The future of agricultural automation.

Humans have been farming for more than 10,000 years, and some aspects remain constant: the weather is always a challenge; crops and animals get sick; soil quality must be managed. But agriculture has also been a force for change. Improvements in farming methods have lifted our species from merely subsisting to enjoying an ever-increasing quality of life.

In New Zealand, agriculture is a lynchpin for our wealth and wellbeing, contributing over $12.5 billion to the economy, or 5% of our gross domestic product, each year. Innovations, from both New Zealand and around the world, are helping Kiwi farmers get more from their land every year.

Some of the exciting innovations in farming today are coming from automation and IoT. Data, automation and robotics are giving us new ways to meet those age-old challenges like weather, soil nutrients and diseases. And as new regulations are put in place by local councils and the government, IoT can also give Kiwi farmers a way to demonstrate their responsible farm management practices.  

Read more about how IoT is driving sustainability in agriculture and other industries

Reducing unpredictability with IoT

As a farmer, you are always at the mercy of the weather, but IoT can assist in reducing some of that inherent unpredictability. Using IoT, almost anything that can be measured can now be monitored using sensors, with the information sent to your phone so you can check it at any time. Weather forecasts can be localised specifically to your property. You can monitor soil moisture levels, wind speed, irrigators and water table levels.

This is precision agriculture: millions of data points from your farm providing information, alerts and patterns. They can help you save money, increase productivity and make better decisions. The right set of tools can tell you exactly where every animal on your farm is and its temperature; or when the timing is right to send out a connected robot to harvest your crop.

Read more about fruit-picking robots and more

Demonstrating best practice on your farm

The data you collect can do more than simply inform your decision-making. As farm environment plans become more widely required, reporting on nutrient use and irrigation practices will become essential. When farm management comes under the microscope, having all the data at your fingertips will become a huge part of every farmer’s job.

Dairy farming is one of the backbones of New Zealand’s history and our economy, and dairy farmers are already accustomed to using data to report on their milk. Billions of litres of milk are being monitored each year for a multitude of factors, including temperature, which ensures it stays within the optimal temperature range from milking time to pickup.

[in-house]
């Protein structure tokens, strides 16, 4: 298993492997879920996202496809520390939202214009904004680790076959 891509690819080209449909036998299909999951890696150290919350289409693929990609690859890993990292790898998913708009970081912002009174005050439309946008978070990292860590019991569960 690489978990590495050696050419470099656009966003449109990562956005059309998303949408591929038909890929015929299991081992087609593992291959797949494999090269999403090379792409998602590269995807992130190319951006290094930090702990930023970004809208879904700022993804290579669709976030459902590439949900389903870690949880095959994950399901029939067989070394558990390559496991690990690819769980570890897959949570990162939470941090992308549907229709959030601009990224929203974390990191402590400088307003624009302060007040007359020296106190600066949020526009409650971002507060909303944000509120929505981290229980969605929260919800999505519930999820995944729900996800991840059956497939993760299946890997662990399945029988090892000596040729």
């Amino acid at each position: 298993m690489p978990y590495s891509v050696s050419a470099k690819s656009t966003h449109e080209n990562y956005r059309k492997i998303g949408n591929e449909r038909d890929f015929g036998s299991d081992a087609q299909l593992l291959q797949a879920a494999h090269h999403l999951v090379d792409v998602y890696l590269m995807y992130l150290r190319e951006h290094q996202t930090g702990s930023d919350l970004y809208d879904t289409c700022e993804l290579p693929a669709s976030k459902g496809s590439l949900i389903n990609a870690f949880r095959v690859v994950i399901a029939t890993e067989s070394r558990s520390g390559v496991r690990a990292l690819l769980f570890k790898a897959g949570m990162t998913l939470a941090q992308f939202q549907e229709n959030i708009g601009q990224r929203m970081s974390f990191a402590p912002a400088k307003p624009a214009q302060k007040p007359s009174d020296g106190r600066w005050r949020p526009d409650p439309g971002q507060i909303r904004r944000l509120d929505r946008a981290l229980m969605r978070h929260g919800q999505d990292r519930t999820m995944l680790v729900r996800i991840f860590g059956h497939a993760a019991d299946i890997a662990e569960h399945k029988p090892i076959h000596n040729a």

Raising profits – with little tweaks and quick wins

Reducing your farm’s outgoings is another major benefit of precision farming. It’s usually about small tweaks that can reduce costs or increase productivity.

But sometimes it’s as simple as a quick win, like preventing fuel theft. Around half of all Kiwi farmers have had fuel stolen over the past two years, according to a 2021 survey by Federated Farmers and the NZ Police, up 20% from 2016. Fuel tank monitoring means you can get a text message any time fuel is removed from one of your farm’s tanks, which helps prevent fuel theft and catch the culprits faster.

Read one farmer’s story of successful fuel monitoring

The future of agricultural automation

The next wave of innovation for farmers is already on the way. You can now buy an all-electric, zero-emission self-driving tractor. You can use drone planting systems to decrease planting costs by 85% and complete aerial spraying five times faster than traditional methods, according to a PWC report.

Read the PWC report on six ways drones are revolutionising agriculture

Managing soil nutrients accurately, with technology that takes into account different types of soil and terrain, is another important goal for agritech. Current methods for estimating nitrogen loss, for instance, are unreliable and contentious. Improvements in this area of agriculture will be welcomed with open arms.

Stepping even further ahead into the future of precision agriculture, hyperspectral imaging could become an essential tech tool. A camera measures light reflected from crops and analyses the light spectrum from that reflection. It picks up tiny differences in the crop that aren’t perceptible to the human eye, indicating any stress, disease, or nutrient deficiency.

Read more about smart farming technology here

Agriculture is a cornerstone of our world and it’s inspiring to see so many people working to find ways to make our farms more sustainable, more productive and more profitable.

If you’re looking for ways to monitor the measurables on your farm or in your business, get in touch – the team at Spark is here to provide custom IoT solutions for all types of Kiwi businesses. 

Get involved - be inspired. 

Spotlight Series


Join us for a discussion facilitated by Dan O’Brien from AWS and hear how innovators are revolutionising agriculture through computer vision.

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Launch & Announcement

8th March

Applications open

15th March to 28th June

Finalists Announced

27th July

Judging Starts

26th August

Winners Announced

4th September

Funding and the 5G Co-Lab testing

September to October

Winners fly to New York